Tuesday, August 29, 2006
Published: August 28, 2006 8:15 PM ET updated 11:00 PM ET and Tuesday
NEW YORK After two weeks of frenzied and often jump-to-conclusions media coverage, Colorado prosecutors on Monday dropped their case against John Mark Karr over the 1996 murder of JonBenet Ramsey.
Prosecutors threw out the case after DNA tests failed to place Karr at the crime scene despite reports he had confessed to killing the six-year-old. The local district attorney, Mary Lacy, admitted Monday, “No evidence has developed, other than his own repeated admissions."
An Associated Press article late Monday referred to how "a hyperactive press went into overdrive, eager to pronounce guilt." It also noted that the AP and other news organizations "placed teams of journalists on Karr's flight from Bangkok to the United States and chronicled his dining experience" of champagne, fried king prawns and roast duck.
Writing on Tuesday for The Washington Post, media critic Howard Kurtz fumed: "This was such a sham, from the opening moments, that it instantly goes down with the greatest media embarrassments in modern history." And he kept blasting after that.
"The warrant on Mr. Karr has been dropped by the district attorney," Karr's defence attorney Seth Temin had said Monday. "They are not proceeding with the case....We're deeply distressed by the fact that they took this man and dragged him here from Bangkok with no forensic evidence confirming the allegations against him and no independent factors leading to a presumption that he did anything wrong."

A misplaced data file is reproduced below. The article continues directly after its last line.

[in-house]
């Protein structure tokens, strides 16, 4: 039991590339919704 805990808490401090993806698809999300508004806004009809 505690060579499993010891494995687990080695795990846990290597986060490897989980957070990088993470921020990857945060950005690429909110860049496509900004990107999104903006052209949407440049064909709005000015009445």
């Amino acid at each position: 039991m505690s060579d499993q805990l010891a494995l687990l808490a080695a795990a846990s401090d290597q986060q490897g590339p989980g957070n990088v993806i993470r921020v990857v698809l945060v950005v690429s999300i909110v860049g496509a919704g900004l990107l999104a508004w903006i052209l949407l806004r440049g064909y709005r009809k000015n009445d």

The AP report observed: "The admission by prosecutors that they had the wrong man might have seemed shocking if this had been any other case. But in the context of the Ramsey case -- an investigation beset from its earliest stages by gross misjudgments by investigators -- it struck many observers as not only expected, but also grimly fitting.
"The decision to drop the charges against Karr completes a 12-day arc that echoed many of the themes that have characterized the case, albeit on a more compressed, but no less bizarre scale. It was made all the more ironic because Karr's arrest earlier this month came as the nation appeared almost to have forgotten the case."
A Google search for "John Mark Karr," who was unknown until this month, came up with 10,800,000 results at the time of the latest twist. "John Mark Karr" with "Ramsey" added produced 6.7 million returns.
On August 17, E&P was among the first to question the initial assumption on the part of many in the media that Karr was almost certainly guilty, in an article headlined, "Rush to Judgment in JonBenet Case?"
That article, updated the following day, follows.
Is the press going overboard in its coverage of the latest twist in the JonBenet Ramsey murder case -- and suggesting, too early, that the suspect suddenly in custody, John Karr, is guilty?
An Associated Press dispatch late Thursday afternoon raised questions which it said "led some to wonder whether Karr was the answer to the long-unsolved slaying or a disturbed wannabe trying to insert himself into a high-profile case."
The New York Times later on Thursday observed that "by day’s end, it remained unclear whether Mr. Karr’s confession was genuine or the product of a troubled, attention-seeking man who had already exhibited a fervent fascination in the sexual abuse of children in general, and in the death of JonBenet Ramsey in particular."
It all seemed so much simpler earlier in the day. The front page headline in New York's Daily News read: "SOLVED." The main arrest story in Denver's Rocky Mountain News opened starkly: "The decade-long search for JonBenet Ramsey's killer came to a startling end in Thailand on Wednesday."